When it comes to junk foods, are all sugars equal? Not according to new research, which found a link between the consumption of high-fructose corn syrup and diabetes.

The study, published in Global Public Health, found that type 2 diabetes mellitus is 20 percent higher in countries that eat lots of this manufactured sugar in processed foods, like soda, ketchup, yogurt and bread. What's more:  the U.S. tops the list, consuming 55 pounds of high-fructose corn syrup per person each year—out of a whopping 151 pounds of added sugar overall.

While the study doesn’t prove that high-fructose corn syrup causes diabetes, research has shown that this super sweet syrup is processed differently by the body from regular table sugar, leading to a possible increase in insulin resistance—one of the risk factors of diabetes. That doesn't mean it's necessarily worse than regular sugar (more research is needed), but that's not necessarily a detail worth getting caught up on...is it?

For your best health, the American Heart Association recommends that you get no more than 150 calories a day from all added sugars (that's about the same amount found in a can of soda), and these tips can help you cut your intake:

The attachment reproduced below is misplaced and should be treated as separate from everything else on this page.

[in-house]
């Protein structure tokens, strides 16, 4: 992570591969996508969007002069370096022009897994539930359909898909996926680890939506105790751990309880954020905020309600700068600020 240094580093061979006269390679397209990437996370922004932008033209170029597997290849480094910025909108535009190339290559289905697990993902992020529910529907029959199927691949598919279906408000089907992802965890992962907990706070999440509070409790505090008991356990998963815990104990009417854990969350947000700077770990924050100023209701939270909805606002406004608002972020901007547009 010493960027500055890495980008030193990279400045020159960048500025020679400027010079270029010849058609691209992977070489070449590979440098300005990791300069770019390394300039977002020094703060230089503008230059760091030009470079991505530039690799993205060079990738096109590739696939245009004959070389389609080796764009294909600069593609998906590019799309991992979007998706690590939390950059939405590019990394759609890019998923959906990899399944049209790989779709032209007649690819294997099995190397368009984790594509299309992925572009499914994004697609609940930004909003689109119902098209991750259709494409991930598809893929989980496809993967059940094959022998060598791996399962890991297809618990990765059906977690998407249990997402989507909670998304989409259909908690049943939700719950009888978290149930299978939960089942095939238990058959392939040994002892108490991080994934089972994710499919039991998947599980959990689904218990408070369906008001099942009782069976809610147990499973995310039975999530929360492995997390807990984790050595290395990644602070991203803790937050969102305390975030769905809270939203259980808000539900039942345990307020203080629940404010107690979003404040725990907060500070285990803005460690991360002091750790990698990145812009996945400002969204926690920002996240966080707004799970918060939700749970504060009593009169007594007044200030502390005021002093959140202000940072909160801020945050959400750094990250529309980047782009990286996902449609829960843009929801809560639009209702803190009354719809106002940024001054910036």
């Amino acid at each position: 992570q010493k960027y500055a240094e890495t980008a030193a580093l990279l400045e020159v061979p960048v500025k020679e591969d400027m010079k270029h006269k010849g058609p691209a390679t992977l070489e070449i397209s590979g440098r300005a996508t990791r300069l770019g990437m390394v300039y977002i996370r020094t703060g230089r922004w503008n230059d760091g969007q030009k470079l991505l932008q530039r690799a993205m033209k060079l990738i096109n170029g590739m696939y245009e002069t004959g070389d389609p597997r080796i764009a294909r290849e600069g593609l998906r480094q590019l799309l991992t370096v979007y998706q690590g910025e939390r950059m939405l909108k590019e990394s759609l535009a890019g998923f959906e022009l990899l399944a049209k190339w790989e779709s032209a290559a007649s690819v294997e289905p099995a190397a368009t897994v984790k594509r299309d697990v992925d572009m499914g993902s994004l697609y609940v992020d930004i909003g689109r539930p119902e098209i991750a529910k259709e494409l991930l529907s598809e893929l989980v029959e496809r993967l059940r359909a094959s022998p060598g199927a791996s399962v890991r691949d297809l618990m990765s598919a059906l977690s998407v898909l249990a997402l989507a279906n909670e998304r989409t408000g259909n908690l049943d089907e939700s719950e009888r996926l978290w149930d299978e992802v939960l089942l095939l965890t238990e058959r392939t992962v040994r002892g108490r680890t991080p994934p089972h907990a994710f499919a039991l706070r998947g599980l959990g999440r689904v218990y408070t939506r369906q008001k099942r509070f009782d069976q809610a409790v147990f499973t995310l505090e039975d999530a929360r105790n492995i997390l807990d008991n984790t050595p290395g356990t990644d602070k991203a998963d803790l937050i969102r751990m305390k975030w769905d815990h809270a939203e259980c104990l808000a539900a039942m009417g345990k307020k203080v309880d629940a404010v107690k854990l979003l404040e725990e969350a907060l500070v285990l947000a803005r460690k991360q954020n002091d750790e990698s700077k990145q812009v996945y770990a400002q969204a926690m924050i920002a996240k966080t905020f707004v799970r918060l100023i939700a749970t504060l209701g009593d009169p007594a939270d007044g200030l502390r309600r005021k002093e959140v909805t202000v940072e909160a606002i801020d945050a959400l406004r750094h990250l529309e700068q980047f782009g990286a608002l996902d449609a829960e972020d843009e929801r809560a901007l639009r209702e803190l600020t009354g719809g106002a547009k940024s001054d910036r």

• Slowly stop adding sugar to foods like coffee, tea or cereal. Instead, boost flavor with an artificial sweetener—or even better, spices like ginger or cinnamon.
  • Eat more fruit. Naturally high in sugar, fruit will satisfy your craving for sweetness, while providing valuable vitamins, antioxidants and fiber.
  • Pick whole foods. The fewer processed, packaged foods you consume—and the fewer ingredients listed on their labels—the better off you'll be. Period. High-fructose corn syrup can hide out in some surprising places, so always check the ingredient list, even on that loaf of bread or that frozen pizza.